12) Grim Fandango


Speaking of great writing and adventure games, Grim Fandango is without a doubt right at home on this list. One of the last bastions of the genre before a long dearth that we are only now beginning to recover from, this 1998 classic from Lucasarts has just about everything I love about adventure games.

The game's story revolves around Manny, a travel agent in the Department of Death who is tasked with guiding the recently deceased through the land of the dead. Featuring a cast of memorable characters, a refreshingly original story, and several laugh-out-loud moments, Grim Fandango is long overdue for digital rerelease.

11) The Half-Life Series


In 1998, Valve revolutionized the first-person shooter genre with the release of the first Half-Life, bringing immersive storytelling to a new level and influencing scores of games that followed in its footsteps. Then in 2004, they upped the ante even further with Half-Life 2, a sequel of epic proportions.

Half-Life casts the player into the powered hazard suit of Dr. Gordon Freeman, a theoretical physicist engaged in a dangerous experiment at the Black Mesa Research Facility. When the experiment goes horribly wrong (natch), Freeman finds himself inadvertently responsible for an interdimensional alien invasion.

And so concludes part one of the countdown!

Swing your eyeballs back around next Monday right here for the exciting conclusion. In the mean time, feel free to let me know what you think of the games on this list (or about the state of writing in video games in general), but don't complain at me about your favorites not making the cut until you've seen the remaining top ten. And if you're a gamer and you haven't played these gems yet, grab the ones you can manage to get your hands on and report back for debriefing.

Monday, September 10, 2012

Speculative Fiction Tropes: Time Travel

It's the first second Monday of the month (since I missed last Monday while plugging my most recent publication), which means it's time for an entry in the speculative fiction tropes series. Today we'll be examining one of my all-time favorite science fiction premises, time travel.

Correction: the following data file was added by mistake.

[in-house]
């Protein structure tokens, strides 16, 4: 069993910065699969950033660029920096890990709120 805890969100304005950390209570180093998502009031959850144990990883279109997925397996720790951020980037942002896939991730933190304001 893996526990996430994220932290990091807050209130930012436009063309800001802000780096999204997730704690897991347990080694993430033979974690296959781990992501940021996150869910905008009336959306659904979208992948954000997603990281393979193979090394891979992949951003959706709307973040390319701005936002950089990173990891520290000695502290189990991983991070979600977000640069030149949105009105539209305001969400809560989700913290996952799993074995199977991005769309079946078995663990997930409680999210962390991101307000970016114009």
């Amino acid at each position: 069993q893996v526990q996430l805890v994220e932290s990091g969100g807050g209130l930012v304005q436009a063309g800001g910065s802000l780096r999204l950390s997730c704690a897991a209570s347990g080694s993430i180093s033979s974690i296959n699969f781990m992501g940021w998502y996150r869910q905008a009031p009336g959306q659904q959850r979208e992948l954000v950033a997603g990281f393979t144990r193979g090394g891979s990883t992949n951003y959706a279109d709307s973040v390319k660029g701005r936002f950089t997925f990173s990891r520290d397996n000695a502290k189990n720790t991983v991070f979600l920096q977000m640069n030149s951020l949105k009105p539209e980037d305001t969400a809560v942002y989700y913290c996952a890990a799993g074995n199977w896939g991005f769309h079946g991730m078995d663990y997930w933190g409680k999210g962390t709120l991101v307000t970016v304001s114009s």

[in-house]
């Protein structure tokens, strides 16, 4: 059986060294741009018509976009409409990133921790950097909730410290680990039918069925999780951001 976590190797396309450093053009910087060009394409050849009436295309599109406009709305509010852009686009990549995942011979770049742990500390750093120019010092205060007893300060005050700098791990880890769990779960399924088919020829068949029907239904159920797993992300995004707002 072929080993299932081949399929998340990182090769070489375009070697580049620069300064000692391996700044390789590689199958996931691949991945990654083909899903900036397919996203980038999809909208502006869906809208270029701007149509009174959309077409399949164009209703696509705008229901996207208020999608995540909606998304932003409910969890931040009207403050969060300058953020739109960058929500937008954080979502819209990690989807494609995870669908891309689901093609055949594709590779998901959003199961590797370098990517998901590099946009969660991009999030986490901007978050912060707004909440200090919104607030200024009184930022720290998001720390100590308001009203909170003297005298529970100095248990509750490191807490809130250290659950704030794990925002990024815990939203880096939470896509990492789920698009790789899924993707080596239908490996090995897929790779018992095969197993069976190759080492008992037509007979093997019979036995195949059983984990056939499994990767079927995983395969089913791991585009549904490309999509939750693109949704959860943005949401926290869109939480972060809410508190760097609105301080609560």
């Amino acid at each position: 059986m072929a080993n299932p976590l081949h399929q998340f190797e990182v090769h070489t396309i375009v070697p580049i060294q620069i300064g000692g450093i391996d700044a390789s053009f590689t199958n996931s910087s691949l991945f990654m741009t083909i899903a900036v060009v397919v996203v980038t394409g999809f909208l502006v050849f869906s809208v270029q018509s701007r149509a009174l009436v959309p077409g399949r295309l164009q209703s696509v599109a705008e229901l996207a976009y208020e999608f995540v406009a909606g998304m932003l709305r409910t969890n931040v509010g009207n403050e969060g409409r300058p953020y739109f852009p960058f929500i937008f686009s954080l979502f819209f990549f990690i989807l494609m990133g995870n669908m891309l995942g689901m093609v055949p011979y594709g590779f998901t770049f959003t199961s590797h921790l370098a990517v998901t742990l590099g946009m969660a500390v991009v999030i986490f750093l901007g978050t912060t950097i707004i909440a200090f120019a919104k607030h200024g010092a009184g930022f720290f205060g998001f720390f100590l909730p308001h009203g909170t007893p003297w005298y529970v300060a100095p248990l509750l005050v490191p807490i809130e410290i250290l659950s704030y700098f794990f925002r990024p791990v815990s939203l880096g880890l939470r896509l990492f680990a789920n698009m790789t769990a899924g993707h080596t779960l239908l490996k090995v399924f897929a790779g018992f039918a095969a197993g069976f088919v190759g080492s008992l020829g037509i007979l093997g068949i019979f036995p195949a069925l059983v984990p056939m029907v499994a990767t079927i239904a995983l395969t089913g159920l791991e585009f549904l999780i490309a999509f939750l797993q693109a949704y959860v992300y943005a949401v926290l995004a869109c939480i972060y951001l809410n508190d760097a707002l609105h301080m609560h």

Time travel has been around since the very early days of speculative fiction, and it doesn't seem to be going anywhere anytime soon. Books, movies, television, video games--wherever sci-fi dwells, you'll find multiple stories in which the laws of time are bent, subverted, or smashed plain into pieces.

As a child, movies like the Robert Zemeckis classic Back to the Future helped inspire my love for science fiction. There's just something about a good time travel yarn, something wondrous and intriguing that other stories seem to have to work just a little bit harder for.

This fascination is not limited to the modern art forms. While the fictional means of time manipulation have grown more sophisticated as the human grasp on technology has improved, the concept might be as old as literature itself. There are stories upon stories in the folk tales of cultures around the world that depict some form of time travel, usually by mystical or supernatural means.

Within the Sanskrit epic of ancient India, the Mahabharata, is the story of a king named Kakudmi who sought the counsel of the Hindu god Brahmā to decide who should have his daughter's hand in marriage. He waits patiently to gain an audience with the deity, only to find out that time passes very differently in his plane of existence--millions of years on Earth passed by while he waited; his daughter's suitors have long passed away. The Jewish Talmud speaks of Honi ha-M'agel, who sleeps for 70 years and wakes to find that no one will believe he is who he says he is (written around 1800 years prior to the publication of Washington Irving's famous Rip Van Winkle).

And I could go on and on about the classic works of literature that helped shape the modern incarnation of the concept, from the ghostly visions of past, present, and future in Charles Dickens' A Christmas Carol to the anachronistic hijinks of A Connecticut Yankee in King Arthur's Court by Mark Twain.

But arguably the most influential author in this regard is the legendary H.G. Wells. Wells may very well have been the first to depict an operable vehicle that allows its user to travel willingly and selectively through time via good old fashioned science and human engineering.